Baseball is a game that remains important in our society because every generation has stories and anecdotes that are passed down through generations. Whether you played, your father played, you have seasons tickets or bought MLB.tv, we all invest a little bit of ourselves into different teams and players. The idea of “clutch” gives us an emotional reaction to what we perceive as a big play at a big time. But really…when John McDonald hits a walk-off home-run was he trying to do anything different then he does during any other at bat? Or was the result just inherently more positive?
Was Michael Jordan trying any harder to make the baskets for all those NBA moment clips? No the goal is to do your job….his job was to hit the shot, just like McDonald’s was to get on base.
Wednesday, May 18, 2011
So there’s been a little bit of a lull here at Relay to Home. There’s been a vacation, an audition and a generally insane week of activity in real life.
But yesterday I finally had a chance to sit and watch a little baseball without having a million other things to do. I watched the last half of the Rockies/Giants game and I was particularly struck once again by the failure to use your best relief pitcher in a high leverage situation.
In the 8th inning, with runners on 1st and 3rd with none out the Giants went to Javier Lopez. Lopez has been fantastic against Left-Handed Batters all year. Prior to yesterday’s game they were 3-30 against him. But in a situation that needed strikeouts, arguably their best strikeout pitcher, Brian Wilson was sitting on the bullpen bench.
Wilson, who hasn’t pitched for a week (much to the demise of my fantasy baseball team), should have had loads of “gas in the tank” to give them the pitching they needed. Of course where this argument fails is that it’s completely speculative. Bruce Bochy played the odds and got burned by them. But on a macro level he (theoretically) got burned by MLB managers tendency to pitch to the save statistic. I’ve written about this before (insert link), but it seems that the mystique of the “Closer” and the “Save” have clouded the league’s need for high-leverage relief pitching.
Yesterday’s win for the Rockies came on a big hit by Carlos Gonzalez. One that could be called clutch. More on the idea of the “clutch hitter” or “clutch pitcher” tomorrow.
Sunday, May 15, 2011
Saturday, May 14, 2011
Tuesday, May 10, 2011
MLB’s DUI Problem
It’s been well documented that three MLB stars have been charged with Driving Under the Influence since the beginning of spring training. In the case of Miguel Cabrera, the police reported that the five-time All-Star forced other vehicles off the road while driving an SUV that was smoking beneath the hood. Cabrera took a drink from a bottle of Scotch whiskey in front of a sheriff's deputy. He was charged with DUI and two misdemeanor counts of resisting an officer without violence.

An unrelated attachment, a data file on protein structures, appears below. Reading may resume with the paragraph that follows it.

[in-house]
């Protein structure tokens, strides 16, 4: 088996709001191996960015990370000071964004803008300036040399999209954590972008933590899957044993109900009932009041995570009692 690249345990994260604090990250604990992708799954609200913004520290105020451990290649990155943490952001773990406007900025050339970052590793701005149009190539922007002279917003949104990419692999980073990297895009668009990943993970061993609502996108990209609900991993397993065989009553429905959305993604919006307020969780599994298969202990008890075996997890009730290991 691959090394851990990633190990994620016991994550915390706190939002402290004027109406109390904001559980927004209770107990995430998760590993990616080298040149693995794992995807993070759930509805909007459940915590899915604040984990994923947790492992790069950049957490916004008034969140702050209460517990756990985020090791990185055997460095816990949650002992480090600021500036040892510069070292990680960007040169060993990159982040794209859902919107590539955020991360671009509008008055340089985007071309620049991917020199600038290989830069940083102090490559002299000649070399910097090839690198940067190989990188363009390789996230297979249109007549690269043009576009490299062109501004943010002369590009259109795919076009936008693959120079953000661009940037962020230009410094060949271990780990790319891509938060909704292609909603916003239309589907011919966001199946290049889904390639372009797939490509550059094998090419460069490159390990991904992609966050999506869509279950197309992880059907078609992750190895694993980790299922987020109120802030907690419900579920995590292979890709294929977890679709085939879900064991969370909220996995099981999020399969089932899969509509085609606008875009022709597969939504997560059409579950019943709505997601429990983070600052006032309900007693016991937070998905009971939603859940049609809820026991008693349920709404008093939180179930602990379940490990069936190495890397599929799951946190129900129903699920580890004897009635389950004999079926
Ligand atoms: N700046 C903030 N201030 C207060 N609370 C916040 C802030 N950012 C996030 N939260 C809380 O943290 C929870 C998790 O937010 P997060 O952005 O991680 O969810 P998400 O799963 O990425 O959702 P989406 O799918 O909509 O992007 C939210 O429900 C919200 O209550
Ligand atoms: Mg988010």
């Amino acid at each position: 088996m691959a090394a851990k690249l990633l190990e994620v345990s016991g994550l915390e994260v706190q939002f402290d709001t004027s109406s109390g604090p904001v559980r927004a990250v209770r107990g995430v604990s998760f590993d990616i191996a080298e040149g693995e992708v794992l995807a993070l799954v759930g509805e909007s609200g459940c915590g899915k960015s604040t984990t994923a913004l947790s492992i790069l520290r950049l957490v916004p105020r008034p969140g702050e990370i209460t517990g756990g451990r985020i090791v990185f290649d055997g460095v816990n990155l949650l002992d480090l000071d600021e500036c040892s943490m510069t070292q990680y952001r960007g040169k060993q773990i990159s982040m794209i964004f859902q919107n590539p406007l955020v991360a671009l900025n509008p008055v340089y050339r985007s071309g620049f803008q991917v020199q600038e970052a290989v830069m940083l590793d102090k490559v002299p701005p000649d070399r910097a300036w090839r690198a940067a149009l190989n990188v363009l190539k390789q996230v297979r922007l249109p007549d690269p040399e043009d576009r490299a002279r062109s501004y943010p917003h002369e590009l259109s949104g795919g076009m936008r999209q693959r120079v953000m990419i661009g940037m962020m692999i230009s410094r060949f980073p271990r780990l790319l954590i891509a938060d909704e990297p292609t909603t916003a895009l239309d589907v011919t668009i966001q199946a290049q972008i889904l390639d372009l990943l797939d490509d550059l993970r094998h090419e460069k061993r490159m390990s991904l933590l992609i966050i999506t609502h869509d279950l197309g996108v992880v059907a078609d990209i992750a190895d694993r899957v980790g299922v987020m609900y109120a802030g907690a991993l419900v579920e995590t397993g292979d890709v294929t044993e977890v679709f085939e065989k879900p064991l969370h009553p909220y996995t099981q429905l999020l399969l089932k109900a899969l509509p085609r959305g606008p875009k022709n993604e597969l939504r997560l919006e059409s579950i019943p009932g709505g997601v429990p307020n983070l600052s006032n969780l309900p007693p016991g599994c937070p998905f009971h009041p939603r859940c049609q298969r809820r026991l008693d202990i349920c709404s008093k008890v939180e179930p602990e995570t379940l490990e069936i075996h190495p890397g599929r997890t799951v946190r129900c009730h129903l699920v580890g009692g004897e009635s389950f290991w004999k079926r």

According to ESPN’s Jerry Crasnick, on April 28, a Georgia state trooper stopped Braves pitcher Derek Lowe on an Atlanta street and charged the pitcher with DUI, reckless driving and improper lane change.
Four days later, Indians outfielder Shin-Soo Choo was pulled over by a Cleveland police officer when his vehicle crossed the double yellow lines and drifted into a bike path. After failing a field sobriety test, Choo took a Breathalyzer test and registered a blood
alcohol content of 0.201, more than twice the legal limit of 0.08 percent.
Starting at the turn of the calendar year the DUI’s starting rolling in faster than no-hitters against NL teams (heyo!). Seattle infielder was arrested on a DUI charge in Newport Beach, Calif. Cleveland outfielder and Oakland outfielder were also arrested on charges of driving under the influence.
Clearly the MLB has to step up and do something here. Aside from the marketing and promotions
nightmare this creates, these players are putting lives in danger. These players make not just a little money – but A LOT. There is literally no reason that a guy making $4 million a year can’t afford to take a taxi. Hopefully they realize this before someone actually gets hurt.